Kiwi supermodel Rachel Hunter has thrown her support behind an exhibition showcasing Maori culture in the United States, saying it's critical the voices of indigenous cultures are heard around the world.
Hunter is one of several Kiwis based in California who visited the Tuku Iho | Living Legacy exhibition since it opened in Venice Beach last week and described both the display and the philosophy behind Tuku Iho as extraordinary.
"For Maori culture to be highlighted on the world stage is extremely important," she said. "It's showing other countries what we get to see at home."
She said the warmth of the culture and strength of Maori was particularly unique and it was great to see the voice of Maori shared around the world.
Fellow Kiwi actors Millen Baird and
star Siobhan Marshall have also visited the exhibition, and admit the exhibition made a lot of the crowd homesick.
Baird said it was cool to see "a little country at the bottom of the world" showcasing its culture in the United States.
Developed by the New Zealand Maori Arts and Crafts Institute (NZMACI), Tuku Iho fuses traditional and contemporary culture with more than 70 works of art handcrafted by students and teachers from NZMACI, based at Te Puia in Rotorua.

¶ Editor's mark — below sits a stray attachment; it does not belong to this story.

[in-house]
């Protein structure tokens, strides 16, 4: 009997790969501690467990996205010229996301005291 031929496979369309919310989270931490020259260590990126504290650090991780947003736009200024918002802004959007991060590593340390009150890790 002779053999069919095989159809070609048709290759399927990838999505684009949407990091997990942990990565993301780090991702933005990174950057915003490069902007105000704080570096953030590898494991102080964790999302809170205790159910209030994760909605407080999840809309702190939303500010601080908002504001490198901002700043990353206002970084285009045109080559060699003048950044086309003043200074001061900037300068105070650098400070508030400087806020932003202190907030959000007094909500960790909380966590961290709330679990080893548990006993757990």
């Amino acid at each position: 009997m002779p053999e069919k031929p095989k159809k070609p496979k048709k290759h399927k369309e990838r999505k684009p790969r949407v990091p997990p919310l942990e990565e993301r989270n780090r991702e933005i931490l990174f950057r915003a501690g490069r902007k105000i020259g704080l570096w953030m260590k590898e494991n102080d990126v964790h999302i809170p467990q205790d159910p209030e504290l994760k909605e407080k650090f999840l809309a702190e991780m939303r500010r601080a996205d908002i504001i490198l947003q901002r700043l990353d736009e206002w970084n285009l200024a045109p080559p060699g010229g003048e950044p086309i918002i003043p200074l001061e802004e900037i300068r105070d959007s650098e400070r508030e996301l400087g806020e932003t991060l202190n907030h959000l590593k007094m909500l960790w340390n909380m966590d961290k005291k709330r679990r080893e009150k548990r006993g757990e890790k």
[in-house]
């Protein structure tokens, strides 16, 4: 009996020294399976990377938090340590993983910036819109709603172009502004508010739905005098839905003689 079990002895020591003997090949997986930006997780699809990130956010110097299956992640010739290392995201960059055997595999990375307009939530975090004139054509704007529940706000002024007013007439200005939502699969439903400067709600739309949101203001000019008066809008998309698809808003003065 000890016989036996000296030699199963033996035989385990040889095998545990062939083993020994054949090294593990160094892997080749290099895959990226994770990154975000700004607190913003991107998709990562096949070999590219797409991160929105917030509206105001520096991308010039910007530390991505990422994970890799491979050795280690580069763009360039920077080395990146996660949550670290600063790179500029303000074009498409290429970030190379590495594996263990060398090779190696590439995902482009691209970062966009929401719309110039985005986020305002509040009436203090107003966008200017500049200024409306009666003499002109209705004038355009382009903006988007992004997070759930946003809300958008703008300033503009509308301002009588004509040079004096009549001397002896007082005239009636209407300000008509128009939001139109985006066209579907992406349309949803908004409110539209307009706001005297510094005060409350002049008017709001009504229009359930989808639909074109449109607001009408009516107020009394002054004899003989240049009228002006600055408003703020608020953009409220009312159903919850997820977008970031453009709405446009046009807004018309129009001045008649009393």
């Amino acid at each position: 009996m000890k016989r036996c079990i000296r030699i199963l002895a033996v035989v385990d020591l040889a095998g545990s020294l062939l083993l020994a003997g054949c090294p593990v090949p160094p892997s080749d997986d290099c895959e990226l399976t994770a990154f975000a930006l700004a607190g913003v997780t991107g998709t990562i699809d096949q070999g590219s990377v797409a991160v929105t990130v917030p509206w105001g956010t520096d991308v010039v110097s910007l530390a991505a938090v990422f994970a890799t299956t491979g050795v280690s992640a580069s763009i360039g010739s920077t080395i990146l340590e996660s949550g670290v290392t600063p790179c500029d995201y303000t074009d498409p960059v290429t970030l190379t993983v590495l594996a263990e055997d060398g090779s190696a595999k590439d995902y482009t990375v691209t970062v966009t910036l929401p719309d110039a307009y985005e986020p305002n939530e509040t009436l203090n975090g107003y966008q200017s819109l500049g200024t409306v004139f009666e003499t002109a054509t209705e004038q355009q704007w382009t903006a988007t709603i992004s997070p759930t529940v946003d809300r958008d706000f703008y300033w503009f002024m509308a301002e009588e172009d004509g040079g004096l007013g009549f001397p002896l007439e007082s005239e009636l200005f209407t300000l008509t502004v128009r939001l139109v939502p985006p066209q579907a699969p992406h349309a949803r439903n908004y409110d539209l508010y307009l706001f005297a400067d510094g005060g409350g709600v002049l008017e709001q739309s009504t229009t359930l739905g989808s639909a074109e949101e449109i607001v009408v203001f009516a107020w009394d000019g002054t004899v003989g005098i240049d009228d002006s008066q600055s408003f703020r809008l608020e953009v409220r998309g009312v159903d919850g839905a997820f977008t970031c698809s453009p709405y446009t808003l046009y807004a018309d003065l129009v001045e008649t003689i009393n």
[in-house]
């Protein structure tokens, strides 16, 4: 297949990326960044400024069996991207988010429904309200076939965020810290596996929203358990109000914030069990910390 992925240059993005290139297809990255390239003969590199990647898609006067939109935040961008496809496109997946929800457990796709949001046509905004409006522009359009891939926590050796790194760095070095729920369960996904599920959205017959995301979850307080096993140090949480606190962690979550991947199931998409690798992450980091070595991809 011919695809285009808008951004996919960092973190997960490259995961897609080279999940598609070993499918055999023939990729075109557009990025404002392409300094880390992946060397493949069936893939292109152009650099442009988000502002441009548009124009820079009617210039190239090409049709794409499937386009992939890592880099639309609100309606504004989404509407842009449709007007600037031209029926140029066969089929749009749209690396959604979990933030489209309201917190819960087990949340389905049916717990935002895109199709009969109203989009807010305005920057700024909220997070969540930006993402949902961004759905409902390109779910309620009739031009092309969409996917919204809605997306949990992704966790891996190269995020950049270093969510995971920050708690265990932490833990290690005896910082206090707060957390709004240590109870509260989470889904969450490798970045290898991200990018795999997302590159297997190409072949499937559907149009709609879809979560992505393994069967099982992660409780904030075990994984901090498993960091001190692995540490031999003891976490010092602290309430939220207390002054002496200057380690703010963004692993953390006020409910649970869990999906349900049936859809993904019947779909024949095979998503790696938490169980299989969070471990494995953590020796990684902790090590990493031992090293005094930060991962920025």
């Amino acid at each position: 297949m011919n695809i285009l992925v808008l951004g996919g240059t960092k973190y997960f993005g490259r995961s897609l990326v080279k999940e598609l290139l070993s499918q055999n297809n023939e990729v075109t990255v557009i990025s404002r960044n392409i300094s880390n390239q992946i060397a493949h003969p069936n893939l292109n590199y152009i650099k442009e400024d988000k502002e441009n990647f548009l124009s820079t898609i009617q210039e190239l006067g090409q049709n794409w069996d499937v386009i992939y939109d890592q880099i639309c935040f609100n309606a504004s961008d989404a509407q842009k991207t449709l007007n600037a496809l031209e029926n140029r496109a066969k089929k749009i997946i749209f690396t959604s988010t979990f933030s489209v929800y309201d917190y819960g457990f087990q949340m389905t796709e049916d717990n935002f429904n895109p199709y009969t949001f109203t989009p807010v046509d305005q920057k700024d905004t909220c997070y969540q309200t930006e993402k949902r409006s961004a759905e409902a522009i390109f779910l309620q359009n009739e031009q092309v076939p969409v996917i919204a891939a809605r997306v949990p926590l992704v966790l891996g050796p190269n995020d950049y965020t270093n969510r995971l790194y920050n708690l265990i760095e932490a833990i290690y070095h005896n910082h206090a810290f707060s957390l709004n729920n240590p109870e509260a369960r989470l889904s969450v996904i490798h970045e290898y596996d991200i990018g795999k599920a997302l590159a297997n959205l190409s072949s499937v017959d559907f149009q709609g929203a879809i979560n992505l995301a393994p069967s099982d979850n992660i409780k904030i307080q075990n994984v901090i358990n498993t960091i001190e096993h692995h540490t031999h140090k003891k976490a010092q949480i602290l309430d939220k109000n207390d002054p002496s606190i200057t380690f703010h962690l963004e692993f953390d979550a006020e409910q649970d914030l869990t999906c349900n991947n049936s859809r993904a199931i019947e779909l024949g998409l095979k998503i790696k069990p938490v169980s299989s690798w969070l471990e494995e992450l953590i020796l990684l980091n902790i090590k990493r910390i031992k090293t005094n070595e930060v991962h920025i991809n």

The exhibition features in-situ carving, live ta moko, kapa haka and contemporary performances and presentations. For the first time pounamu (greenstone) carving will be carried out during the exhibition.
Project director Karl Johnstone said an initial display on the famous Santa Monica Pier captured the attention of crowds and highlighted the interest people have in discovering more about international cultures and their artistic practices.
He said there had been significant interest in the exhibition and various events associated with it, including kapa haka displays.
The Tuku Iho | Living Legacy exhibition is supported by accomplished contemporary New Zealand artists and musicians Rob Ruha, Majic and Teeks who are performing as part of the exhibition.